CAP reform agreed but it will lead to a more complex and less fair agricultural sector

Sep 25, 2013


European Conservatives and Reformists Group agriculture spokesman James Nicholson MEP has spoken out against the final CAP agreement reached last night between national governments and MEPs. 
The conclusion of the reform of the EU Common Agricultural Policy came in the wake of minimal concessions offered by national governments at the eleventh hour.

Last night’s meeting resolved the financial elements of the CAP reform. While the agreement staved off the threat from capping of farm payments which would have penalised larger, more efficient farms; it conceded a key point which will now illogically enable countries currently receiving above average payments to move fifteen percent of rural development money to direct payments for farmers.

Mr Nicholson comments:

“As this agreement stands, the Common Agricultural Policy is common in name only to EU Member States. Farmers from different countries will compete in the same marketplace but with widely varying levels of support from the EU.”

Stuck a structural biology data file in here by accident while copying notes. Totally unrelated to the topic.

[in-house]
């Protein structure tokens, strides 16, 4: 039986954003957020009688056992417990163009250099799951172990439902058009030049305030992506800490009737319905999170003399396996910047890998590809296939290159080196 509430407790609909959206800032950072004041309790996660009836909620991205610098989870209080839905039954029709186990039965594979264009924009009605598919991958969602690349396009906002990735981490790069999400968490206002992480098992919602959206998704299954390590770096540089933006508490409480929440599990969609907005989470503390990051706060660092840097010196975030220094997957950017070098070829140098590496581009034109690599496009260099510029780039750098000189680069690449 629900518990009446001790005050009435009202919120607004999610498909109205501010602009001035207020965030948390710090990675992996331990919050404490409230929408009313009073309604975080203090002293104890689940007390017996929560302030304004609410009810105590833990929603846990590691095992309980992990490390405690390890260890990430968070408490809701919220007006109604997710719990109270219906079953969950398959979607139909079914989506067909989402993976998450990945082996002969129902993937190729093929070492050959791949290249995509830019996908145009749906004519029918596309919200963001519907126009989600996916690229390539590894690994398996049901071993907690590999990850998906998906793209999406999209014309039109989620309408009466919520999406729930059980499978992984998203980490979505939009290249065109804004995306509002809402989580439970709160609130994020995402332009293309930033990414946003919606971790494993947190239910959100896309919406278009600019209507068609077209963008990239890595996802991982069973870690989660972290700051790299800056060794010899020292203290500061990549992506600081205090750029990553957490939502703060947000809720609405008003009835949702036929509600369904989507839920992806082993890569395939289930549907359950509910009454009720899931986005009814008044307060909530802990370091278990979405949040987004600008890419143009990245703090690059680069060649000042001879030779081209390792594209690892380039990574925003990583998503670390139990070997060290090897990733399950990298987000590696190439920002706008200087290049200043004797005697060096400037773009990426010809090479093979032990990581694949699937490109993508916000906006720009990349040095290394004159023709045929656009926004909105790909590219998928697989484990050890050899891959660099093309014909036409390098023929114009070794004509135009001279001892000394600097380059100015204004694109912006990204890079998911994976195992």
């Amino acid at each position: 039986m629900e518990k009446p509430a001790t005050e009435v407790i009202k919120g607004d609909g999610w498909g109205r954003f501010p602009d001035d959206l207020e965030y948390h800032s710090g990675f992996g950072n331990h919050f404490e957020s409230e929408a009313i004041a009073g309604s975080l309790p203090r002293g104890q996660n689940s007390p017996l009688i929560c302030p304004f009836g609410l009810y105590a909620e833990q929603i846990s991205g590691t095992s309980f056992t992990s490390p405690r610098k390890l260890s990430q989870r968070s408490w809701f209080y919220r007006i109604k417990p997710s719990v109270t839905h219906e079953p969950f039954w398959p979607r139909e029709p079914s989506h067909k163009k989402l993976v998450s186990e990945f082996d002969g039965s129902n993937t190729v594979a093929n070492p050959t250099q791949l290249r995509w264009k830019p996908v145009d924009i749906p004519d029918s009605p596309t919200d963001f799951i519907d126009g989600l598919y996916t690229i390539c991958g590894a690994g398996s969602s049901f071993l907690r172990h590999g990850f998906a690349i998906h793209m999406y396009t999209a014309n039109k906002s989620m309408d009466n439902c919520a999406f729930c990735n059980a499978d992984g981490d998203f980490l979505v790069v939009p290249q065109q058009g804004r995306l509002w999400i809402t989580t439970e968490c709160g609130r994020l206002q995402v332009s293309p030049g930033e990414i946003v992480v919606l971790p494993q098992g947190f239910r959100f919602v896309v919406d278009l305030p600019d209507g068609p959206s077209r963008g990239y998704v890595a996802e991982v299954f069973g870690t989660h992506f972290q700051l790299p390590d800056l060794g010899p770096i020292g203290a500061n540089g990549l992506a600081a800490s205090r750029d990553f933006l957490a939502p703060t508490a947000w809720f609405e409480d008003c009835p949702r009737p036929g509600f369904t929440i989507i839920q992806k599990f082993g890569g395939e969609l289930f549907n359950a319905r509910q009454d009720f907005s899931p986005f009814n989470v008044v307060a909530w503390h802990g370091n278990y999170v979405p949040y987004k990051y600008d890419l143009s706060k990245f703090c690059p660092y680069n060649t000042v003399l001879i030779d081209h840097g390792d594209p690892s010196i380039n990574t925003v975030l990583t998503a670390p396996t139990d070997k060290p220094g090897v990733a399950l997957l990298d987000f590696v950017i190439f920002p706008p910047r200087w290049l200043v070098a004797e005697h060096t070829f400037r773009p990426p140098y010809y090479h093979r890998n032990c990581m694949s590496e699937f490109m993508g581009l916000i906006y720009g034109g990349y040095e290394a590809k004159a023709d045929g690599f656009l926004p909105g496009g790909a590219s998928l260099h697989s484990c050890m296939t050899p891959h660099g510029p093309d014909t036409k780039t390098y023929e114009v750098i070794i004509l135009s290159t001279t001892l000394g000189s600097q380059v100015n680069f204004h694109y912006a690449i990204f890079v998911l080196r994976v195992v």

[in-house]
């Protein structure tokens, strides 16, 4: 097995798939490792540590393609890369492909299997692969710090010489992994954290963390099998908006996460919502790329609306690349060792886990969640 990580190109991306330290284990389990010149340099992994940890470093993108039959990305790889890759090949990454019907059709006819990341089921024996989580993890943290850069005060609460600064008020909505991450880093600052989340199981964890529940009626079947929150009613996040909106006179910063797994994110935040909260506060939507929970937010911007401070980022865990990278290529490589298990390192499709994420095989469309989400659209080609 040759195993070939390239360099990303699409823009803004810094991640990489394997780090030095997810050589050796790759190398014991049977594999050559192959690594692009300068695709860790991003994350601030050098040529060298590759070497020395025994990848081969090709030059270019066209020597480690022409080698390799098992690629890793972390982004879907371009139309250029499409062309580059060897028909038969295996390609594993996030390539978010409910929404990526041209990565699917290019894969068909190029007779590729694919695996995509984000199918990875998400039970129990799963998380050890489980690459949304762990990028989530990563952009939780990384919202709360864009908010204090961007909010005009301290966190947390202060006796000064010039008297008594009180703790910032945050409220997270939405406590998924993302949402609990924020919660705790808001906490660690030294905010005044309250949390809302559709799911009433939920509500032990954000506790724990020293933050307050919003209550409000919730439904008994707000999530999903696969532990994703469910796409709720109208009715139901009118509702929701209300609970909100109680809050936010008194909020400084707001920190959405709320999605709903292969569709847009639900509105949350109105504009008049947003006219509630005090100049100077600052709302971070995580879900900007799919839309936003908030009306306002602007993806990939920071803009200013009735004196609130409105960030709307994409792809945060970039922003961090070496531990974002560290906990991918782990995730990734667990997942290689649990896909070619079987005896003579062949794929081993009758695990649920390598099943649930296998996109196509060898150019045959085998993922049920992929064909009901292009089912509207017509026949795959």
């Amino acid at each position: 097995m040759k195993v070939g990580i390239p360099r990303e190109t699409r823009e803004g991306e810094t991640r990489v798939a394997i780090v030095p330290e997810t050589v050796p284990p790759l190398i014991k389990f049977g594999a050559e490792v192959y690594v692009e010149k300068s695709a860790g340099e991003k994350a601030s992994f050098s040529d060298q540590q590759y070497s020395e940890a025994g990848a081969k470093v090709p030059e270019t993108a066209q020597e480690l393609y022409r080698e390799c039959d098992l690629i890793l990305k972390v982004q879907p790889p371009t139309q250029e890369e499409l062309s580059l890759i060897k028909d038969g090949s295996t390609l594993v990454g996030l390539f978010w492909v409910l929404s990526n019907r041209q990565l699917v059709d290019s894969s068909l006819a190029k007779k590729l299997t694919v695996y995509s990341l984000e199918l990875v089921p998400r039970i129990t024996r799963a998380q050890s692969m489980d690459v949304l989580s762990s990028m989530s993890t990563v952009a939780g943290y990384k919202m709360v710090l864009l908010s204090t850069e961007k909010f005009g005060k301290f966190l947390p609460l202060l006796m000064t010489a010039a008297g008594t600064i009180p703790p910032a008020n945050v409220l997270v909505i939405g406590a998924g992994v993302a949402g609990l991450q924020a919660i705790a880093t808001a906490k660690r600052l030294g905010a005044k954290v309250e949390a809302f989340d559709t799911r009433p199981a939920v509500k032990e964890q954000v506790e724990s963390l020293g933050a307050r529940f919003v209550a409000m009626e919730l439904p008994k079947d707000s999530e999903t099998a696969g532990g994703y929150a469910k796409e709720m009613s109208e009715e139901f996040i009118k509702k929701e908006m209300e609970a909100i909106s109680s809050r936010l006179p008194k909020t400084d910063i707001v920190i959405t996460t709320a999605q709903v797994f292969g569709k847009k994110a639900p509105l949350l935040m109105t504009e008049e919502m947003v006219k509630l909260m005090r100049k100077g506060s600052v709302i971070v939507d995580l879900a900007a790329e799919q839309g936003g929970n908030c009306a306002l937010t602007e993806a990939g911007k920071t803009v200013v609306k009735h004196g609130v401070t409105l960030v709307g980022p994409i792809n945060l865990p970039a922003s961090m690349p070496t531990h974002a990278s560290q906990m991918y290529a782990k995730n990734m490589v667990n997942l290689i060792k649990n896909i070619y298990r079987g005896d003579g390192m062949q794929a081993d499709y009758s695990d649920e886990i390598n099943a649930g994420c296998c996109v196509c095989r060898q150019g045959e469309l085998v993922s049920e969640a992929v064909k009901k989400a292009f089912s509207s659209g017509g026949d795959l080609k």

“The agreement fails to address the disparity which exists between Member States and does not right the inequities and payment disadvantages suffered by the new Member States.”  

“A key aim should be to enable farmers to meet the demands of the market in terms of agricultural produce and foodstuff. This reform will however tie them up in red tape and render market demand a secondary consideration.”

“The CAP will be made more bureaucratic, complex and focused on the wrong priorities. The ECR has played a constructive role throughout these negotiations but at this stage and with this text in hand we will find it difficult to support the final agreement.”